The Measure of the Rule - Robert Barr - ebook
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Robert Barr has been almost completely overlooked by critics and anthologists of Canadian literature, in part because, although he was educated in Canada, he spent most of his life in the United States and England. However, since most of his serious novels are either set in Canada or have some Canadian connection, Barr deserves attention. „The Measure of the Rule” is a 1907 coming-of-age novel about a country teacher who migrates to the city to study engineering, but is forced by dint of circumstance to go to a teacher’s training college, where he meets his wife-to-be. In this novel, Barr is exorcising unhappy memories and is ironic, even bitter, about the school’s system and school’s quality of education, the rigid discipline observed by its staff and their indifference to their students, and the sexual segregation practiced. A number of men under whom Barr actually studied are vividly caricatured.

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Liczba stron: 436

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Contents

CHAPTER I

CHAPTER II

CHAPTER III

CHAPTER IV

CHAPTER V

CHAPTER VI

CHAPTER VII

CHAPTER VIII

CHAPTER IX

CHAPTER X

CHAPTER XI

CHAPTER XII

CHAPTER XIII

CHAPTER XIV

CHAPTER XV

CHAPTER XVI

CHAPTER XVII

CHAPTER XVIII

CHAPTER XIX

CHAPTER XX

CHAPTER XXI

CHAPTER I

Perhaps thou wert a Mason, and forbiddenBy oath to tell the secrets of thy trade.

Address to an Egyptian Mummy.

The short winter day, increasingly cold, was drawing to a close as the train, ninety minutes late, came to a standstill under the lofty canopy of the Union Station. For hours and hours it had crunched along over a frozen land, losing time because of slippery rails and accumulated snow. With the ending of that railway journey a section of my own life had reached its conclusion; for, like the train that carried me, hitherto I had been losing time. On the previous day an ambitious friend, solemnly bidding me farewell, suddenly realized to the full the importance of the plunge I was making, and put the question–

“How old are you?”

“Twenty-three,” I replied. “How old are you?”

“Thank God, I’m only nineteen,” was his fervent answer.

To-day, I being well on in years, there seems an element of humour in that brief conversation, but it was serious enough at the time, and, for a moment, this four years’ handicap pressed its weight upon my shoulders.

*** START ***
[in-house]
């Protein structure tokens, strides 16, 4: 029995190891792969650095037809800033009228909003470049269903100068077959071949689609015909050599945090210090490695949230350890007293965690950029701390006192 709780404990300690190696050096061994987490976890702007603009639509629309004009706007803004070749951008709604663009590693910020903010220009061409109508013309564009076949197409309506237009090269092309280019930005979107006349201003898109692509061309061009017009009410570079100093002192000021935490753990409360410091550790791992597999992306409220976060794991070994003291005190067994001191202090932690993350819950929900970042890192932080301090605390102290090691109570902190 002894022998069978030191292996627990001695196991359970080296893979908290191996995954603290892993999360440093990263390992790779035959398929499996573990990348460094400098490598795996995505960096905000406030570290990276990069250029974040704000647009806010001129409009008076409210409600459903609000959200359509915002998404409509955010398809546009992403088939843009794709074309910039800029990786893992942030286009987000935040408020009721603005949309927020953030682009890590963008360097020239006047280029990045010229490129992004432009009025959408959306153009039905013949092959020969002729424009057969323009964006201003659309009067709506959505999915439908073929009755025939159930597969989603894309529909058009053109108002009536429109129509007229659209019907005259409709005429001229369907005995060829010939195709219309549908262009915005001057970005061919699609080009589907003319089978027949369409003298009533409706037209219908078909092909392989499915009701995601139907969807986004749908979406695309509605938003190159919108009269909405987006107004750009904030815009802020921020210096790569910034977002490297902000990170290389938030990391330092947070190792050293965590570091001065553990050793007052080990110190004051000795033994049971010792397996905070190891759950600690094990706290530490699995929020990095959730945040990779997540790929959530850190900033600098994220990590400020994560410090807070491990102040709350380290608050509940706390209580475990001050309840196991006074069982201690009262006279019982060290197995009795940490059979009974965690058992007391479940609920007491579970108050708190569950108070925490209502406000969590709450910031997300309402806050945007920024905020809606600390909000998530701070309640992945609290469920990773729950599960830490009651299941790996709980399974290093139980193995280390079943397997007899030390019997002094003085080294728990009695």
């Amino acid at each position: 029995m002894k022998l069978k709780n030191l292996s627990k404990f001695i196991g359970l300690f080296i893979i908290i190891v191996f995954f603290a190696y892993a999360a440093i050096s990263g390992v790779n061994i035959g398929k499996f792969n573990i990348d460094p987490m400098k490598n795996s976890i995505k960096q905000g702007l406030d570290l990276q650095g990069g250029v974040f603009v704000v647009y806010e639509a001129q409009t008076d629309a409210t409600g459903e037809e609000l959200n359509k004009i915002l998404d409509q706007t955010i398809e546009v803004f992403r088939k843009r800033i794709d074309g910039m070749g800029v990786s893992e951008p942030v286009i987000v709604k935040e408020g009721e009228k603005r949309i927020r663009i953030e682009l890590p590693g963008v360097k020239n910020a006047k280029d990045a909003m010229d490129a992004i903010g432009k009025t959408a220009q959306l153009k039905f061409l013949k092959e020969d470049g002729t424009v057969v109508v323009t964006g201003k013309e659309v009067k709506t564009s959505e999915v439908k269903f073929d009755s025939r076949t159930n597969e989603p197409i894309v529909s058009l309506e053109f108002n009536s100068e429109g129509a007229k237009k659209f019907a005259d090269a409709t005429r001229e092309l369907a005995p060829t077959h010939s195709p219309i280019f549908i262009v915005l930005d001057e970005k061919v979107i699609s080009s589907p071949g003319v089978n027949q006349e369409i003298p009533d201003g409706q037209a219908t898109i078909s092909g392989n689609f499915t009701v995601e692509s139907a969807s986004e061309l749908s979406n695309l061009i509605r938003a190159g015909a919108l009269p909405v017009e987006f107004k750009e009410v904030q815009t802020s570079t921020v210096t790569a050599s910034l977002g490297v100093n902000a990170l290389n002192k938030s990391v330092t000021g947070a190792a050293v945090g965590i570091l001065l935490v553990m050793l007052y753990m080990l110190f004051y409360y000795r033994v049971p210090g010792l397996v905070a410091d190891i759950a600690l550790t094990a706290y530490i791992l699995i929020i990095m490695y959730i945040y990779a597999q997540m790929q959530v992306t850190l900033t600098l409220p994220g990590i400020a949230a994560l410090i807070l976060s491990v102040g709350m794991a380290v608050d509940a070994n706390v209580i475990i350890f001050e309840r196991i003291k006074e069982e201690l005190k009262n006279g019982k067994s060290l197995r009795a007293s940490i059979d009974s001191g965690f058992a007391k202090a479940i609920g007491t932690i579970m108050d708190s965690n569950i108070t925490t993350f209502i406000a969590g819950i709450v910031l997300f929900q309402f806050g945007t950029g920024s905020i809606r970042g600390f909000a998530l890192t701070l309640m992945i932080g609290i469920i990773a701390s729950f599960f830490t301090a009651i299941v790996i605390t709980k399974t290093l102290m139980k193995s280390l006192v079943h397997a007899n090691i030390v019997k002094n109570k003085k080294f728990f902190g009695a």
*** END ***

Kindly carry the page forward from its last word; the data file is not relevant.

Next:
Heretofore my life had been spent first in the labour of tilling a backwoods farm; second, in the labour of teaching a backwoods school. It is delightful to read in books about farming, and even the periodical press contains now and then articles upon agriculture so charmingly written that the reader is soon convinced of the simplicity, healthfulness and independence which a rural existence presents to its votaries, and as I peruse these contributions I am filled with a vague longing to go back to the land. Candour compels me to state, however, that at the time I was engaged in this vocation the prospects which look so well in print had not been presented to me. I was quite willing to leave to others the delights of raising wheat while I earned my bread in some other manner. Being thus determined to exchange the complex existence of a farm for the simple life of the city, I spent my evenings and wet days in study of one kind and another, reading everything in the shape of a book that came to my hands, discovering thus a very pretty taste for mathematics and science, finding algebra as interesting as the puzzle column in our weekly paper, while Euclid’s problems seemed to be much better constructed than the average short story, with conclusions that were invariably more logical and satisfactory than the efforts of even our best authors, and thus it came about that one day I journeyed to our county town, passed certain examinations inflicted by the State, and emerged from the ordeal with a third-class certificate, licensing me to teach school for the term of three years from the date thereof.